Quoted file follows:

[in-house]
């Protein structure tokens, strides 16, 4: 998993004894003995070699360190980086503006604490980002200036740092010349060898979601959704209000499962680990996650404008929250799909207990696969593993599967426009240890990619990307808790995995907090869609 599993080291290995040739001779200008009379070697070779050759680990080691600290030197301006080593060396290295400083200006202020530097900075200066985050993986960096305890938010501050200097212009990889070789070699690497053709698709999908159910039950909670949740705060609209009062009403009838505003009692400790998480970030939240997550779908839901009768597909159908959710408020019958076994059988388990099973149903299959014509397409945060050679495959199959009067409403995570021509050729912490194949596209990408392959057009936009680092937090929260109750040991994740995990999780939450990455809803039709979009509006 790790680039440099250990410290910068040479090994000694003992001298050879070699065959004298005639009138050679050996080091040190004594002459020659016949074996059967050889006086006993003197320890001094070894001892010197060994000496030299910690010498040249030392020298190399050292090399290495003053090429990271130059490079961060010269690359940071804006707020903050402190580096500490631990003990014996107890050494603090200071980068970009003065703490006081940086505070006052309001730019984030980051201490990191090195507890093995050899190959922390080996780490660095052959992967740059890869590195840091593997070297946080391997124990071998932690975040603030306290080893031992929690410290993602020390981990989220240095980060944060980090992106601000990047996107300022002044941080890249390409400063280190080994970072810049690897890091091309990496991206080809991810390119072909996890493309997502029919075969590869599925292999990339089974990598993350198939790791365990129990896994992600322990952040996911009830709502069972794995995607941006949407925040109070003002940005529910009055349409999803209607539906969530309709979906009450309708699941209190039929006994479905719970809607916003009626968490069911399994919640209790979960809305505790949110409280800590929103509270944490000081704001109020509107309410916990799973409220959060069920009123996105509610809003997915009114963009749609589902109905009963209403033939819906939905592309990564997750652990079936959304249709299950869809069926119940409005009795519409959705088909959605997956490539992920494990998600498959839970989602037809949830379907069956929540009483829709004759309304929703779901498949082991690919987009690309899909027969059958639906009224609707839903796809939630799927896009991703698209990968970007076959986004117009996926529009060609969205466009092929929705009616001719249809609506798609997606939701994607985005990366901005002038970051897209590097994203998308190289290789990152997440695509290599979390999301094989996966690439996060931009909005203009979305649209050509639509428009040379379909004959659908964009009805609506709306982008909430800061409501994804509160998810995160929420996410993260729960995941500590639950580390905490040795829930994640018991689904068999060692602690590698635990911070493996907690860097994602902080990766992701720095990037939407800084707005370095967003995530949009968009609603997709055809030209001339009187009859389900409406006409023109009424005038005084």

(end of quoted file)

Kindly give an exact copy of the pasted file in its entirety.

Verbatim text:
[in-house]
């Protein structure tokens, strides 16, 4: 998993004894003995070699360190980086503006604490980002200036740092010349060898979601959704209000499962680990996650404008929250799909207990696969593993599967426009240890990619990307808790995995907090869609 599993080291290995040739001779200008009379070697070779050759680990080691600290030197301006080593060396290295400083200006202020530097900075200066985050993986960096305890938010501050200097212009990889070789070699690497053709698709999908159910039950909670949740705060609209009062009403009838505003009692400790998480970030939240997550779908839901009768597909159908959710408020019958076994059988388990099973149903299959014509397409945060050679495959199959009067409403995570021509050729912490194949596209990408392959057009936009680092937090929260109750040991994740995990999780939450990455809803039709979009509006 790790680039440099250990410290910068040479090994000694003992001298050879070699065959004298005639009138050679050996080091040190004594002459020659016949074996059967050889006086006993003197320890001094070894001892010197060994000496030299910690010498040249030392020298190399050292090399290495003053090429990271130059490079961060010269690359940071804006707020903050402190580096500490631990003990014996107890050494603090200071980068970009003065703490006081940086505070006052309001730019984030980051201490990191090195507890093995050899190959922390080996780490660095052959992967740059890869590195840091593997070297946080391997124990071998932690975040603030306290080893031992929690410290993602020390981990989220240095980060944060980090992106601000990047996107300022002044941080890249390409400063280190080994970072810049690897890091091309990496991206080809991810390119072909996890493309997502029919075969590869599925292999990339089974990598993350198939790791365990129990896994992600322990952040996911009830709502069972794995995607941006949407925040109070003002940005529910009055349409999803209607539906969530309709979906009450309708699941209190039929006994479905719970809607916003009626968490069911399994919640209790979960809305505790949110409280800590929103509270944490000081704001109020509107309410916990799973409220959060069920009123996105509610809003997915009114963009749609589902109905009963209403033939819906939905592309990564997750652990079936959304249709299950869809069926119940409005009795519409959705088909959605997956490539992920494990998600498959839970989602037809949830379907069956929540009483829709004759309304929703779901498949082991690919987009690309899909027969059958639906009224609707839903796809939630799927896009991703698209990968970007076959986004117009996926529009060609969205466009092929929705009616001719249809609506798609997606939701994607985005990366901005002038970051897209590097994203998308190289290789990152997440695509290599979390999301094989996966690439996060931009909005203009979305649209050509639509428009040379379909004959659908964009009805609506709306982008909430800061409501994804509160998810995160929420996410993260729960995941500590639950580390905490040795829930994640018991689904068999060692602690590698635990911070493996907690860097994602902080990766992701720095990037939407800084707005370095967003995530949009968009609603997709055809030209001339009187009859389900409406006409023109009424005038005084």